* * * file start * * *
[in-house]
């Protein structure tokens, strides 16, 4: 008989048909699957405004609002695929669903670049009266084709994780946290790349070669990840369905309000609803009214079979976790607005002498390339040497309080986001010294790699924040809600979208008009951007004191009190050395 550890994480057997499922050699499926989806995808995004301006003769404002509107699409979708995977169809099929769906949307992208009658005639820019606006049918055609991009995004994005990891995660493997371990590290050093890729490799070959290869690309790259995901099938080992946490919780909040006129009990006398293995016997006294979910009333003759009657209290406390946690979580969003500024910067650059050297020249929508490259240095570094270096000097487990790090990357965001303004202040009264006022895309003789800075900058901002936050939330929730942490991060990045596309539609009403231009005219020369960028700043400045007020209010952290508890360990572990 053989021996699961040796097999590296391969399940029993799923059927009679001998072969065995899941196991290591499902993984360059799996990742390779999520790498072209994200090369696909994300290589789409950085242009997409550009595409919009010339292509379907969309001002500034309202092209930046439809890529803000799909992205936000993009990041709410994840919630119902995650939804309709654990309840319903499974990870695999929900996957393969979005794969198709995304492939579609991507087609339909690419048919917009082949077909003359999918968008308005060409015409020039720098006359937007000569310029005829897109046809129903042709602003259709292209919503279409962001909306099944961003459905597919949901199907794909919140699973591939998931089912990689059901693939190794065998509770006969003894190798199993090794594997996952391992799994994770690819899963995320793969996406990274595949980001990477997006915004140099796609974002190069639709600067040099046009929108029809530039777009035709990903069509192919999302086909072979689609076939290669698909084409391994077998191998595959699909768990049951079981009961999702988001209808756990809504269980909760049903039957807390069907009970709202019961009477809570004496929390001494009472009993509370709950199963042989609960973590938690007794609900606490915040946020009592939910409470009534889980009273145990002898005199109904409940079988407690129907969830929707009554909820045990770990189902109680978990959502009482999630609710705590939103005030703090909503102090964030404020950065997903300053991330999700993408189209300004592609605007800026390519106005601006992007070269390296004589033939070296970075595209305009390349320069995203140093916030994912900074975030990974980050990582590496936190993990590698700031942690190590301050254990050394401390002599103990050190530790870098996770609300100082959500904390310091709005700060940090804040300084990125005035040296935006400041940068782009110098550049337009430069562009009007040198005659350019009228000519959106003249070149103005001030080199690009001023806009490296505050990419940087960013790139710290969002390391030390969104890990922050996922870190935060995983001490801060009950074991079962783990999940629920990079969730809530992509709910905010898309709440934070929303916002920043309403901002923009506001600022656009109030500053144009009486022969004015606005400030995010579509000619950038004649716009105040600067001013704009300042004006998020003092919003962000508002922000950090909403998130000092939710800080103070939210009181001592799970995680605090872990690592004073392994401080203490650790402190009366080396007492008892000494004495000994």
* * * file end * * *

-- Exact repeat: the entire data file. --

[in-house]
């Protein structure tokens, strides 16, 4: 008989048909699957405004609002695929669903670049009266084709994780946290790349070669990840369905309000609803009214079979976790607005002498390339040497309080986001010294790699924040809600979208008009951007004191009190050395 550890994480057997499922050699499926989806995808995004301006003769404002509107699409979708995977169809099929769906949307992208009658005639820019606006049918055609991009995004994005990891995660493997371990590290050093890729490799070959290869690309790259995901099938080992946490919780909040006129009990006398293995016997006294979910009333003759009657209290406390946690979580969003500024910067650059050297020249929508490259240095570094270096000097487990790090990357965001303004202040009264006022895309003789800075900058901002936050939330929730942490991060990045596309539609009403231009005219020369960028700043400045007020209010952290508890360990572990 053989021996699961040796097999590296391969399940029993799923059927009679001998072969065995899941196991290591499902993984360059799996990742390779999520790498072209994200090369696909994300290589789409950085242009997409550009595409919009010339292509379907969309001002500034309202092209930046439809890529803000799909992205936000993009990041709410994840919630119902995650939804309709654990309840319903499974990870695999929900996957393969979005794969198709995304492939579609991507087609339909690419048919917009082949077909003359999918968008308005060409015409020039720098006359937007000569310029005829897109046809129903042709602003259709292209919503279409962001909306099944961003459905597919949901199907794909919140699973591939998931089912990689059901693939190794065998509770006969003894190798199993090794594997996952391992799994994770690819899963995320793969996406990274595949980001990477997006915004140099796609974002190069639709600067040099046009929108029809530039777009035709990903069509192919999302086909072979689609076939290669698909084409391994077998191998595959699909768990049951079981009961999702988001209808756990809504269980909760049903039957807390069907009970709202019961009477809570004496929390001494009472009993509370709950199963042989609960973590938690007794609900606490915040946020009592939910409470009534889980009273145990002898005199109904409940079988407690129907969830929707009554909820045990770990189902109680978990959502009482999630609710705590939103005030703090909503102090964030404020950065997903300053991330999700993408189209300004592609605007800026390519106005601006992007070269390296004589033939070296970075595209305009390349320069995203140093916030994912900074975030990974980050990582590496936190993990590698700031942690190590301050254990050394401390002599103990050190530790870098996770609300100082959500904390310091709005700060940090804040300084990125005035040296935006400041940068782009110098550049337009430069562009009007040198005659350019009228000519959106003249070149103005001030080199690009001023806009490296505050990419940087960013790139710290969002390391030390969104890990922050996922870190935060995983001490801060009950074991079962783990999940629920990079969730809530992509709910905010898309709440934070929303916002920043309403901002923009506001600022656009109030500053144009009486022969004015606005400030995010579509000619950038004649716009105040600067001013704009300042004006998020003092919003962000508002922000950090909403998130000092939710800080103070939210009181001592799970995680605090872990690592004073392994401080203490650790402190009366080396007492008892000494004495000994």